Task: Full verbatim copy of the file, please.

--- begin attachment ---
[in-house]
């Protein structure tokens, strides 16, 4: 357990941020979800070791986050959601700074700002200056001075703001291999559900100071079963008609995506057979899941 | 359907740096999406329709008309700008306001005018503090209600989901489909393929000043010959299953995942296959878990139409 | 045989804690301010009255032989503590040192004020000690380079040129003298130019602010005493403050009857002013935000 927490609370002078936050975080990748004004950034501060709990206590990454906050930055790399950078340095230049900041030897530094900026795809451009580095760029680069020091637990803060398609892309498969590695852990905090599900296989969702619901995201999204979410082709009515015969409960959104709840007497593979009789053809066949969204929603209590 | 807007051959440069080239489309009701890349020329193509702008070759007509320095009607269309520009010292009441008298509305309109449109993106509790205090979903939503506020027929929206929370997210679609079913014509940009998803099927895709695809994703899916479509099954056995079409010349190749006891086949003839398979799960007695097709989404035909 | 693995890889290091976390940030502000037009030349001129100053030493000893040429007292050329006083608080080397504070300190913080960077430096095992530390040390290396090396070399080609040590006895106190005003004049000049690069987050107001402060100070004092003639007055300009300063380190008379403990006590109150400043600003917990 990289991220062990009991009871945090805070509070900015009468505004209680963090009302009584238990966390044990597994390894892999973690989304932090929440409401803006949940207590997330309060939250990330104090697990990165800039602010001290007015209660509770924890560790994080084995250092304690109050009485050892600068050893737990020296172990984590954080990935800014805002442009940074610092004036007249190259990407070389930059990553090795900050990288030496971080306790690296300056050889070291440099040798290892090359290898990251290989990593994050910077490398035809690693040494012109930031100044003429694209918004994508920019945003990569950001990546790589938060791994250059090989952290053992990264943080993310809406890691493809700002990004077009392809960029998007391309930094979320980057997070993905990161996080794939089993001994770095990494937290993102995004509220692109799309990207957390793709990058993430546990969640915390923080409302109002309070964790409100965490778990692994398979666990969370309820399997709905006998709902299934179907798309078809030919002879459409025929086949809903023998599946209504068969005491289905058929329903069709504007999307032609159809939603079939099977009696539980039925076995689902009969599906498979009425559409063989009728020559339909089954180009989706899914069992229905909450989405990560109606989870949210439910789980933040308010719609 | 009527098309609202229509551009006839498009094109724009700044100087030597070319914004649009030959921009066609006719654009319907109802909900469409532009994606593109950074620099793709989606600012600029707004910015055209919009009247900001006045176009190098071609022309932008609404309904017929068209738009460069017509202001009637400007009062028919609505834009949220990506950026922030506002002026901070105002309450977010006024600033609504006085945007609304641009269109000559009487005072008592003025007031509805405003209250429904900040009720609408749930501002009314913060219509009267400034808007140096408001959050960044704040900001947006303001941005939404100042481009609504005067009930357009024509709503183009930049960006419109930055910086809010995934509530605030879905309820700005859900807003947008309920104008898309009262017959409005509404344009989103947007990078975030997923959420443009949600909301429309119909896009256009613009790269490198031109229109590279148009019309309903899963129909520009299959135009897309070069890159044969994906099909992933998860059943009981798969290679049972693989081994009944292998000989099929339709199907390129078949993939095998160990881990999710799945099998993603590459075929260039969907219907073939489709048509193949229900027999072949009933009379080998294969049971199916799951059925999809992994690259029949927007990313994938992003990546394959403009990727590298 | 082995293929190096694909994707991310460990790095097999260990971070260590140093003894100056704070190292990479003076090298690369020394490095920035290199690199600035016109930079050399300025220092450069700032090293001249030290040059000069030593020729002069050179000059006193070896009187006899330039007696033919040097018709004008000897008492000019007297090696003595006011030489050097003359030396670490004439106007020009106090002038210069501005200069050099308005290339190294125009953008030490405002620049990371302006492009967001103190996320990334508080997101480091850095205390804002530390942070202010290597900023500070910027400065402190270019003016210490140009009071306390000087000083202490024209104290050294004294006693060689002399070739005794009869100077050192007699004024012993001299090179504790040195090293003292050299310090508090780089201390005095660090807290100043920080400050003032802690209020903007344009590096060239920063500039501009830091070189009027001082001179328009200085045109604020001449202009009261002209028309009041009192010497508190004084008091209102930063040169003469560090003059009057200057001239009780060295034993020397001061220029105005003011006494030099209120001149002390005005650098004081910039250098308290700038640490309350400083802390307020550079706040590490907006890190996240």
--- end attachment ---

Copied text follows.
[in-house]
């Protein structure tokens, strides 16, 4: 357990941020979800070791986050959601700074700002200056001075703001291999559900100071079963008609995506057979899941 | 359907740096999406329709008309700008306001005018503090209600989901489909393929000043010959299953995942296959878990139409 | 045989804690301010009255032989503590040192004020000690380079040129003298130019602010005493403050009857002013935000 927490609370002078936050975080990748004004950034501060709990206590990454906050930055790399950078340095230049900041030897530094900026795809451009580095760029680069020091637990803060398609892309498969590695852990905090599900296989969702619901995201999204979410082709009515015969409960959104709840007497593979009789053809066949969204929603209590 | 807007051959440069080239489309009701890349020329193509702008070759007509320095009607269309520009010292009441008298509305309109449109993106509790205090979903939503506020027929929206929370997210679609079913014509940009998803099927895709695809994703899916479509099954056995079409010349190749006891086949003839398979799960007695097709989404035909 | 693995890889290091976390940030502000037009030349001129100053030493000893040429007292050329006083608080080397504070300190913080960077430096095992530390040390290396090396070399080609040590006895106190005003004049000049690069987050107001402060100070004092003639007055300009300063380190008379403990006590109150400043600003917990 990289991220062990009991009871945090805070509070900015009468505004209680963090009302009584238990966390044990597994390894892999973690989304932090929440409401803006949940207590997330309060939250990330104090697990990165800039602010001290007015209660509770924890560790994080084995250092304690109050009485050892600068050893737990020296172990984590954080990935800014805002442009940074610092004036007249190259990407070389930059990553090795900050990288030496971080306790690296300056050889070291440099040798290892090359290898990251290989990593994050910077490398035809690693040494012109930031100044003429694209918004994508920019945003990569950001990546790589938060791994250059090989952290053992990264943080993310809406890691493809700002990004077009392809960029998007391309930094979320980057997070993905990161996080794939089993001994770095990494937290993102995004509220692109799309990207957390793709990058993430546990969640915390923080409302109002309070964790409100965490778990692994398979666990969370309820399997709905006998709902299934179907798309078809030919002879459409025929086949809903023998599946209504068969005491289905058929329903069709504007999307032609159809939603079939099977009696539980039925076995689902009969599906498979009425559409063989009728020559339909089954180009989706899914069992229905909450989405990560109606989870949210439910789980933040308010719609 | 009527098309609202229509551009006839498009094109724009700044100087030597070319914004649009030959921009066609006719654009319907109802909900469409532009994606593109950074620099793709989606600012600029707004910015055209919009009247900001006045176009190098071609022309932008609404309904017929068209738009460069017509202001009637400007009062028919609505834009949220990506950026922030506002002026901070105002309450977010006024600033609504006085945007609304641009269109000559009487005072008592003025007031509805405003209250429904900040009720609408749930501002009314913060219509009267400034808007140096408001959050960044704040900001947006303001941005939404100042481009609504005067009930357009024509709503183009930049960006419109930055910086809010995934509530605030879905309820700005859900807003947008309920104008898309009262017959409005509404344009989103947007990078975030997923959420443009949600909301429309119909896009256009613009790269490198031109229109590279148009019309309903899963129909520009299959135009897309070069890159044969994906099909992933998860059943009981798969290679049972693989081994009944292998000989099929339709199907390129078949993939095998160990881990999710799945099998993603590459075929260039969907219907073939489709048509193949229900027999072949009933009379080998294969049971199916799951059925999809992994690259029949927007990313994938992003990546394959403009990727590298 | 082995293929190096694909994707991310460990790095097999260990971070260590140093003894100056704070190292990479003076090298690369020394490095920035290199690199600035016109930079050399300025220092450069700032090293001249030290040059000069030593020729002069050179000059006193070896009187006899330039007696033919040097018709004008000897008492000019007297090696003595006011030489050097003359030396670490004439106007020009106090002038210069501005200069050099308005290339190294125009953008030490405002620049990371302006492009967001103190996320990334508080997101480091850095205390804002530390942070202010290597900023500070910027400065402190270019003016210490140009009071306390000087000083202490024209104290050294004294006693060689002399070739005794009869100077050192007699004024012993001299090179504790040195090293003292050299310090508090780089201390005095660090807290100043920080400050003032802690209020903007344009590096060239920063500039501009830091070189009027001082001179328009200085045109604020001449202009009261002209028309009041009192010497508190004084008091209102930063040169003469560090003059009057200057001239009780060295034993020397001061220029105005003011006494030099209120001149002390005005650098004081910039250098308290700038640490309350400083802390307020550079706040590490907006890190996240």